As for seeking agent representation, I am open to the idea. But I also love the freedom I experience in self-publishing, so there would be a lot to consider.

SP: What are some books that have inspired you along the way/as a child? What are you reading now?

Right now, I’m focusing on reading books by other Indie authors. I’m currently reading a book called Reclaimed by Jennifer Rodewald and loving it! It’s cozy, heartfelt, and full of intention.

Books that have inspired me…hmm. As a child, I read all the Nancy Drew and Hardy Boys books. LOVE them. I also enjoyed Frank Peretti’s Cooper Kids series. The first book I binge read as an adult was The Hobbit. I read it on a fall afternoon drive from New York to Maine. Tolkien’s skills as a writer awakened some buried need in me for stories.

I devoured The Hunger Games trilogy and the Divergent trilogy. Those books exposed me to today’s dystopian trends, though that’s not to say I follow them all. My biggest take away from The Hunger Games was a harrowing sense of how our choices impact not only our lives but those around us. And of course the destructive nature in humanity that, unchecked, can become somehow acceptable as time passes.

Veronica Roth had a large impact on my writing style. I feel like I developed my first person POV style sometime after reading Tris’ voice so clearly and feeling everything she felt.

Lastly, I have to also mention Julianne Donaldson. She writes Proper Historical Romance, and her characters are so alive!

SP: Deep POV. You are quite good at taking the reader into the characters mind. Any tips on how you developed your craft?

Thank you! I first read a ton of books written in a very deep first person POV. I read to study, not just enjoy, so I was dissecting everything. What worked. What didn’t. What pulled me out of the story. Dialogue tag usage. How characters talked to each other. I could go on forever with a list of different technical aspects that I focused on with each read through. I didn’t go to college, so this was part of my crash course in creative writing. I’m still learning.

A few quick tips from what I’ve learned for anyone interested in this kind of POV might be:

  1. Keep the MC’s inner dialogue short and to the point. Less is more. Too many fancy analogies or unending descriptions will break the flow and your reader will start skimming.
  2. Be realistic with reactions, both physical and emotional. If your reader can relate, they’ll feel empathy for your character. But unrealistic reactions make readers roll their eyes.
  3. Spend time in your characters mind before you write. I will spend hours listening to music while I clean or cook, letting my imagination wander and feeling what my characters might in different situations. I’ll often go to bed listening to my playlist when I’m working out a specific scene.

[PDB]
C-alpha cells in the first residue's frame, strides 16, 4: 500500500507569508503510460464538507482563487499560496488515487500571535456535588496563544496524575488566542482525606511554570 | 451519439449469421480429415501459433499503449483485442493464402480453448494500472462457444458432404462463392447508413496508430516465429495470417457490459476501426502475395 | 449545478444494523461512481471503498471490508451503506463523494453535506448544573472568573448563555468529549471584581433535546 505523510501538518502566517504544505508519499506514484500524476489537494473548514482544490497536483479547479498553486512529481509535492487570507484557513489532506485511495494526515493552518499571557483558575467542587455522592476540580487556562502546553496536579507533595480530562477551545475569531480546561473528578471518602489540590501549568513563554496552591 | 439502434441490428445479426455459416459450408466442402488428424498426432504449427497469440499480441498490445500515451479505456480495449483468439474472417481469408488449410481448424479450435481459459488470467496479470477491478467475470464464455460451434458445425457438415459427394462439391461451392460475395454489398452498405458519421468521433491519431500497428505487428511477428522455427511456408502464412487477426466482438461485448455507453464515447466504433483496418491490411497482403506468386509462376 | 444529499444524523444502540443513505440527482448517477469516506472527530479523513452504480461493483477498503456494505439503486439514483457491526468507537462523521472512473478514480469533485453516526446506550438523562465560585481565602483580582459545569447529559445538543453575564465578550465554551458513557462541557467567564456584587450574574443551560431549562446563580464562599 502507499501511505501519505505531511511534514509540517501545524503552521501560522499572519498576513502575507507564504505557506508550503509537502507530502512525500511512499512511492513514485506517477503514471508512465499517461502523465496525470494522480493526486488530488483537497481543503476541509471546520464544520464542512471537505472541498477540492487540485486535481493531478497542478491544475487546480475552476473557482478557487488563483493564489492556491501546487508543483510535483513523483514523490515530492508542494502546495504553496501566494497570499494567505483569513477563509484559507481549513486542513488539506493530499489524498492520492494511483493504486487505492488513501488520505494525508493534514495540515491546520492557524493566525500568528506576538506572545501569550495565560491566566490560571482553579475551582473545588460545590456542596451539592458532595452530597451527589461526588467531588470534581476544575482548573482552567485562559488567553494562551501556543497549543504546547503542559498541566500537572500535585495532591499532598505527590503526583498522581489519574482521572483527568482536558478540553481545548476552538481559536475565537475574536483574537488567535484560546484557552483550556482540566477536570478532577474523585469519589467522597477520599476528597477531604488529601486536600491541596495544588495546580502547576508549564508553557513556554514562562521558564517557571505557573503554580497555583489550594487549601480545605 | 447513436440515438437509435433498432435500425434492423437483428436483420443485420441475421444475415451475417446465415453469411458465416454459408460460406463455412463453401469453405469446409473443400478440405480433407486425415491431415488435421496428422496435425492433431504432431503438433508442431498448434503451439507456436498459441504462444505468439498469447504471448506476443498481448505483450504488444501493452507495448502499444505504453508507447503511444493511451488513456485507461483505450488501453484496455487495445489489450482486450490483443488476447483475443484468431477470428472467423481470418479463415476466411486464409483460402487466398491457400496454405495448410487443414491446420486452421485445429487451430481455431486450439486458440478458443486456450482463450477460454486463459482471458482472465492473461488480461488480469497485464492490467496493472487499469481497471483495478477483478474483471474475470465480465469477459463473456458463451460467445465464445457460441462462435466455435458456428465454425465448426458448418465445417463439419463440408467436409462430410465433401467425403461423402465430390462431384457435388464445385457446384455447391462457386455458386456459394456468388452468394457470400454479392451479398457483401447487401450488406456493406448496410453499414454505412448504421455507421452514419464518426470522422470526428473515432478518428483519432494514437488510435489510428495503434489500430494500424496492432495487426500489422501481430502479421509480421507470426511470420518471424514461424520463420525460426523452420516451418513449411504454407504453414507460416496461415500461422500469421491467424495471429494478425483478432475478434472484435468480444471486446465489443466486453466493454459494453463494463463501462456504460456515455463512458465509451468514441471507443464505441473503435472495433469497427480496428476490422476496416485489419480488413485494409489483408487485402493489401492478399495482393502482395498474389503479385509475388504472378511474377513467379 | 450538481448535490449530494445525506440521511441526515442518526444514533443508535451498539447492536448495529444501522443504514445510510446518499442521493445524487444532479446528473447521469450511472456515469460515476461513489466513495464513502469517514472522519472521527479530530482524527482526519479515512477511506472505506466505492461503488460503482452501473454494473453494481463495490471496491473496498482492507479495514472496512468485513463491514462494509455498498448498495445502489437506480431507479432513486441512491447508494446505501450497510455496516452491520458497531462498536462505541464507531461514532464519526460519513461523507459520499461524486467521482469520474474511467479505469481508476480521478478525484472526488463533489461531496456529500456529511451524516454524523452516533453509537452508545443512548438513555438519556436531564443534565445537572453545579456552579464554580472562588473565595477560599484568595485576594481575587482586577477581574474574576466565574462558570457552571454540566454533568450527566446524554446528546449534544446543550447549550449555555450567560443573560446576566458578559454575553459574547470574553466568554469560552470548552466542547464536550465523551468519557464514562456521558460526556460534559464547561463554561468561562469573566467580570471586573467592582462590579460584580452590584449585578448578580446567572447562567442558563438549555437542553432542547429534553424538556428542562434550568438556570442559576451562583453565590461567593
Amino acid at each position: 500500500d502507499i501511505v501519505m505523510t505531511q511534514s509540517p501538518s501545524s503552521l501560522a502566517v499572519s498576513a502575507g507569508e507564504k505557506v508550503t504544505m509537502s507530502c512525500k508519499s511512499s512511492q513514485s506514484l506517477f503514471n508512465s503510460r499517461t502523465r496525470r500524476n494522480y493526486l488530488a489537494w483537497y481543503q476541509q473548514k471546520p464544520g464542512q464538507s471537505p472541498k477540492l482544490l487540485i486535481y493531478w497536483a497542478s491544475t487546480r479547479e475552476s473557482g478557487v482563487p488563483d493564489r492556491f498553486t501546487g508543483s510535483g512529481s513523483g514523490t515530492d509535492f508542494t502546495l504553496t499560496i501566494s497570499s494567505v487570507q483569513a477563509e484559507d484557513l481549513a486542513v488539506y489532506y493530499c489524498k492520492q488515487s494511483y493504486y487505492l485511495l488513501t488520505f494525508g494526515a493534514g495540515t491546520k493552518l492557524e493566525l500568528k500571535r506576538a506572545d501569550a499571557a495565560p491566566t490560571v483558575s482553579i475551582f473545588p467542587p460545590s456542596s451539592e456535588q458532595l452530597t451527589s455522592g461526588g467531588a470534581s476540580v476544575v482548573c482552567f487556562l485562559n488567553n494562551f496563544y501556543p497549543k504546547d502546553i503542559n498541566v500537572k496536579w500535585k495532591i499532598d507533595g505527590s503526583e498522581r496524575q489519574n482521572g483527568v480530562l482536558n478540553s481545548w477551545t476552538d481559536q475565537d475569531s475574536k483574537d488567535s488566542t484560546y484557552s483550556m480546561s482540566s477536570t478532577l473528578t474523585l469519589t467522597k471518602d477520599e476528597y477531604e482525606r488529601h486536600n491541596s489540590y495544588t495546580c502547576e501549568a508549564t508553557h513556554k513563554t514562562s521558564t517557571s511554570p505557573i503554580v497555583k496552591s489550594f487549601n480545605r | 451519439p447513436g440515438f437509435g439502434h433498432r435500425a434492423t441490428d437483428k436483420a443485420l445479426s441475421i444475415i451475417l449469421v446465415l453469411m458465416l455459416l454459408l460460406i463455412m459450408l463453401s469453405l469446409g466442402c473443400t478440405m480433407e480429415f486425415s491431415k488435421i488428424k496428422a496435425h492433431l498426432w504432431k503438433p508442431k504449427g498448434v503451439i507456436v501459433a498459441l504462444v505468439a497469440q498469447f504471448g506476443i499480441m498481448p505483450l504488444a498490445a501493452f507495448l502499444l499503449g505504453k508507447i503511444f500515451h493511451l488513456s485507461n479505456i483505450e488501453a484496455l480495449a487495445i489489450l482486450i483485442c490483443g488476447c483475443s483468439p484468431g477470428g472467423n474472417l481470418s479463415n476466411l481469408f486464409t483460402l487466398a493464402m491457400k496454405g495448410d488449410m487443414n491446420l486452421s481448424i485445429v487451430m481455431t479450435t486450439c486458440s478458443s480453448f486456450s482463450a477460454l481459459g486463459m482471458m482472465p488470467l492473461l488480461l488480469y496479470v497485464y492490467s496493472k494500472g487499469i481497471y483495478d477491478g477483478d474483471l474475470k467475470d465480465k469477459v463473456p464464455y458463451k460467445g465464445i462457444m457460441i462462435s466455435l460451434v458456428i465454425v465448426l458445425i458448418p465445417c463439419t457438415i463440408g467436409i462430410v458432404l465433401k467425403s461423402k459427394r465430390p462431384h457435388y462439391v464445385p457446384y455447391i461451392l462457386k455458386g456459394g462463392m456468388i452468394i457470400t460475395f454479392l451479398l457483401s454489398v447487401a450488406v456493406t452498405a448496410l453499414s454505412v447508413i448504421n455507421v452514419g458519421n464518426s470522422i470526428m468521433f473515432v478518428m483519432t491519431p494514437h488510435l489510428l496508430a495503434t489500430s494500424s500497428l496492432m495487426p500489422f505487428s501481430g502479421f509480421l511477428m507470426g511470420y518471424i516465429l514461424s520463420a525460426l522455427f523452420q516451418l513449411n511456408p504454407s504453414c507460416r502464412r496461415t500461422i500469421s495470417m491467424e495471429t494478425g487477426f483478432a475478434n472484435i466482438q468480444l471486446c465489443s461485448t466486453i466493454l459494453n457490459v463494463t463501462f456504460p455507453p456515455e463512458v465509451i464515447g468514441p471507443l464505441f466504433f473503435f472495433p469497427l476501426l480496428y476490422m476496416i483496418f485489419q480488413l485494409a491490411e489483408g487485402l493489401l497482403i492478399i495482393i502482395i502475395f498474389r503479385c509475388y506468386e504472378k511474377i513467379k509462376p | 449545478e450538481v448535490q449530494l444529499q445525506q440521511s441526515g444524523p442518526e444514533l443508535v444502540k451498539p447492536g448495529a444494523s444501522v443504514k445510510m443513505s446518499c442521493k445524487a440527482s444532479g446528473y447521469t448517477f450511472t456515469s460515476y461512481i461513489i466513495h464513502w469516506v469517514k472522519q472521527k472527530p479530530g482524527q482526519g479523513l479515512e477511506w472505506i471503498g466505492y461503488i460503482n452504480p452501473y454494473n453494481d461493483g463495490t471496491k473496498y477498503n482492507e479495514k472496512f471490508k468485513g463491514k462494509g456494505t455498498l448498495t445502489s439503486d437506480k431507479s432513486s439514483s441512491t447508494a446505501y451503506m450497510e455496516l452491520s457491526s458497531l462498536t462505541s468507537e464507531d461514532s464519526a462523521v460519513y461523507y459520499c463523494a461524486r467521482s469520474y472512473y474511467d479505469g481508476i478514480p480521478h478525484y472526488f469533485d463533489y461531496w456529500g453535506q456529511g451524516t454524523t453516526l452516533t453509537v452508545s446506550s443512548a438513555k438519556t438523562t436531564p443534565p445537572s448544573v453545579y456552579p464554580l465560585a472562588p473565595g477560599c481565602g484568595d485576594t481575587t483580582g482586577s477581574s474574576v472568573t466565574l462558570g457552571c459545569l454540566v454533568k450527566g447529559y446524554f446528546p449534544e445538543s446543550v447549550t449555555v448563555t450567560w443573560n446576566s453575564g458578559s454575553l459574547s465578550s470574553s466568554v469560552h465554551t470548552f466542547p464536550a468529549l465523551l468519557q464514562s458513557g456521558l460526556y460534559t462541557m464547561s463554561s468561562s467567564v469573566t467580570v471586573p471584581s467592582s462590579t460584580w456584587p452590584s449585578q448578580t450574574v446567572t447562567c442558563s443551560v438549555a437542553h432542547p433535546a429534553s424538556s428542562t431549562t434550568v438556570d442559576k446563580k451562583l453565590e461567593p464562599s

Hope that helps!

SP: What kind of a writer are you? Do you make outlines? Journal? Story Boards? What works for you?

I want to outline. I daydream about it. But so far, I haven’t been able to develop that skill. I wrote SLAVE front to back without an outline. I do scribble notes and work out different character issues on paper. I even have a sketchbook (I don’t really draw) where I was trying to visualize scenes.

I love movies and film scores and acting, so stories tend to come to mind very visually for me. I’ll be listening to a song and certain scenes or emotions will start playing like a movie in my head. I think a lot of writers are this way today. For me I feel like my best writing comes out of the emotions stirred by a song or film I watched.

Probably not the best advice though. If you can outline…do that! J

SP: Writing Tribes/Groups/Critique Partners–are you part of something like this? How has this been helpful to you? (Optional!) 

Facebook writing groups have helped me tremendously. I’m always amazed by the wealth of generosity and encouragement you can find in the Indie author community.

SP: What’s your go-to? Fav place to write? Fav drink while writing? (Optional!)

It’s such a romantic idea to sit in a café and sip something yummy in between paragraphs. But it never works out for me. I’m very self-conscious by nature. So my go-to place to write is my dining room table or the couch. And ALWAYS while sipping iced matcha.

SP: Where can we learn more about you and your books?

The best place to connect with me right now is my Facebook page:

You can check SLAVE (Book One) here:

I’m also on Twitter:

And I have a blog that I’m trying to get better at:

SP: Thank you for sharing and good luck with book 2!!!



Nova, signing off